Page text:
Category Archives: Adoptee

The Opening of Adoption: The Early Years

I was delighted that Peach brought this film to my attention: The Right to Know: America’s Adoption Crisis. It’s a documentary from 1990 by Michael Branton and Elizabeth Snider and narrated by Michael Reagan, son-via-adoption of Ronald Reagan and Jane Wyman.

I’m share below 12 highlights that impressed me (bolding is mine), and I urge that you devote 50 minutes to watching it to find the parts that impact you. Those who are currently dedicated to eradicating shame and secrecy in adoption are building on the work of these pioneers in openness. Here is an instructive look back from where we’ve come. Some has changed, and some has remained the same.

Bonus: Throughout we get to see some fabulous 1980s-1990s hairstyles and fashions in both men and women, and be reminded what some old-style computers looked like. Flashbacks galore!

1. The documentary starts  with a clip from a 1950 film called Three Secrets.

“A plane crashes in California and a 5-year-old boy survives. Little else is known except the child is an orphan.

Susan Chase believes the boy could be hers. Before she was wed to lawyer Bill Chase, she was involved with a Marine during the war, and became suicidal later, putting their child up for adoption. Bill has never been told Susan’s secret.”  — Wikipedia.

Two other women have reasons to believe the boy may be the one they gave birth to and relinquished.

We are in the maternity ward where a woman is counseling her daughter, Susan, to place her newborn son for adoption:

Woman: Don’t cheat your son, Susan. Think of the moment when he finds out [you weren’t married].

Susan: But giving him away. My own flesh and blood. It’s wrong, unnatural.

Woman: Living with an illegitimate child will be wrong and unnatural, too, only it will last the rest of your life. This will be over in a few months! It’s right and natural for every child to be brought up in a normal home.

Okey dokey. People really did believe that a child-ectomy was no different than an appendectomy, and that you’d get over both with equal ease.

2. Kathleen Silber, a name many may recognize from her advice in Adoptive Families magazine and from her books Dear Birthmother and Children of Open Adoption, comes in at 6:50, sharing the social worker’s perspective, historically speaking.

There was definitely an element of playing God. Agencies really felt like we knew what was in people’s best interest. And there were some fallacies in that. There were things we didn’t know at that time…Some social workers really got to like that power and control.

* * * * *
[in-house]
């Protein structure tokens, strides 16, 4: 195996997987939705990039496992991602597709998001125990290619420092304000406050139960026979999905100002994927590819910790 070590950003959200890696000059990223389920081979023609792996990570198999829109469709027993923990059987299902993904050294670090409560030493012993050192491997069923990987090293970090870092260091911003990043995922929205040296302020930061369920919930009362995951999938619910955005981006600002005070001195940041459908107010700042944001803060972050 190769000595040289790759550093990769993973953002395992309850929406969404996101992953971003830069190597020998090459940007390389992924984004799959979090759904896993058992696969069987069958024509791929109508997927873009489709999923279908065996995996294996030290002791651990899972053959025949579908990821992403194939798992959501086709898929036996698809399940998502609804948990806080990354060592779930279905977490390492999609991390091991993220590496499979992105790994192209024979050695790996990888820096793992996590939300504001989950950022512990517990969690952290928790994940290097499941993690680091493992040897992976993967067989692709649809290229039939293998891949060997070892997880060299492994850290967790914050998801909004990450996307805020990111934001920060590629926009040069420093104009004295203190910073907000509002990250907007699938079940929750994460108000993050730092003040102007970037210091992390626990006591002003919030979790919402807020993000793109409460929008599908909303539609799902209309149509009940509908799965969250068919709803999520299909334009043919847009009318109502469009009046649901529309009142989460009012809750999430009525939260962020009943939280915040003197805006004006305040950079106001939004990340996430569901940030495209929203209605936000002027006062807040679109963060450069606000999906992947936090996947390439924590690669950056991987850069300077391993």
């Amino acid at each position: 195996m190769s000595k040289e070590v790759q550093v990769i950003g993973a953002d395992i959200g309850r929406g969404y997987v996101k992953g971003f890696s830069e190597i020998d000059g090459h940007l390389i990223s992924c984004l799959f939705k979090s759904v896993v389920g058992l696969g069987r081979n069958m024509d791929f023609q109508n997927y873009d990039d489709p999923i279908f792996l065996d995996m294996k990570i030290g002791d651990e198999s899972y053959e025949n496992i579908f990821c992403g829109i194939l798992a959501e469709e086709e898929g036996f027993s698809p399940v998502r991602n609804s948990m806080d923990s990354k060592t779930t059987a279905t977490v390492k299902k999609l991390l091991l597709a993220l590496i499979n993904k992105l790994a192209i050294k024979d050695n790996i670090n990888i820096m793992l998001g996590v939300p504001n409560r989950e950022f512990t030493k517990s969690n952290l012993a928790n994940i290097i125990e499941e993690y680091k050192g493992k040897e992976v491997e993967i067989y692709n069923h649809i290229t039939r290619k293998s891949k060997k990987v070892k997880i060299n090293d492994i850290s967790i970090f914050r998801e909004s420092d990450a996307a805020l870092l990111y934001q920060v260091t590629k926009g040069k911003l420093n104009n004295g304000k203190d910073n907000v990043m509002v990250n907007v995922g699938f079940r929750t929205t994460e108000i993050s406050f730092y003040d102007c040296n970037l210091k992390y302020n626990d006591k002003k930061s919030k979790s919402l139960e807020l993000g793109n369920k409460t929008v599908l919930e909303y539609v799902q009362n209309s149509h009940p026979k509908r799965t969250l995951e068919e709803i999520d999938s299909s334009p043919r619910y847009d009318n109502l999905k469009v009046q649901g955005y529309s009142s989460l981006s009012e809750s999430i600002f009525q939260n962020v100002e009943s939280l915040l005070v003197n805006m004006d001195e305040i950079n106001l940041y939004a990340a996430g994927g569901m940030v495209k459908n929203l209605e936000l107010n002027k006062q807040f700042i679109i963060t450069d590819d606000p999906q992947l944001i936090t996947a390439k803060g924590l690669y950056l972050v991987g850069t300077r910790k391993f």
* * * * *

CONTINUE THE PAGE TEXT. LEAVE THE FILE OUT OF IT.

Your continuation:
Agencies are all guilty of telling lies…we left out information…like alcoholism or other problems. We tended to only mention the positives and leave out the negatives. This was partially because we believed at the time that everything was environment, that it really didn’t matter if there were some of these problems in the background.

3. Another social worker (and author), Reuben Pannor, divulges the two big lies (about 9:10):

I would say to [adoptive] parents, “this is your child now” — which gave encouragement to denial, which in turn gave encouragement to the development of many serious problems for everyone That was the #1 lie.

The other biggest lie was to say to adoptive families: “We will guarantee you of anonymity and secrecy. Once you have completed your adoption, birth parents will not trouble you any more because records will be sealed and locked away and you will never hear from them again.”

4. Segueing back to Three Secrets, a scene in which a file is pulled from a file cabinet. It’s marked with the date of Susan’s baby’s birth.

“We placed four children on September 15.” says a matronly bureaucrat to a cohort. “But no one’s going to see those records. Not even ourselves.”

She places the unseen files into a bank vault and spins the dial (10:00).

5. At 16:15 we hear from Betty Jean Lifton, author of the influential Journey of the Adopted Self.

Even though a child is told they’re adopted, an adopted child soon learns that the adoptive parents don’t want to hear any questions about it. You’re supposed to play their game of “as if” — which is pretending that they’re really your mother and father. And in one sense they are, but they are your adoptive mother and father.

6. An adoptee explains how a person can have mixed feelings about adoption (18:35):

One minute you can feel great because your parents love you so much and the next minute you can feel terrible because your birth parents abandoned you.

7. Reuben Pannor says later (19:10):

We have a disproportionate number of adoptees in these facilities [mental health, correctional]. And this is precisely why we are now attempting to change the system, to unlocked sealed records, to move into a system that we think is much healthier — psychologically sound, emotionally sound — and that is an open system in adoption.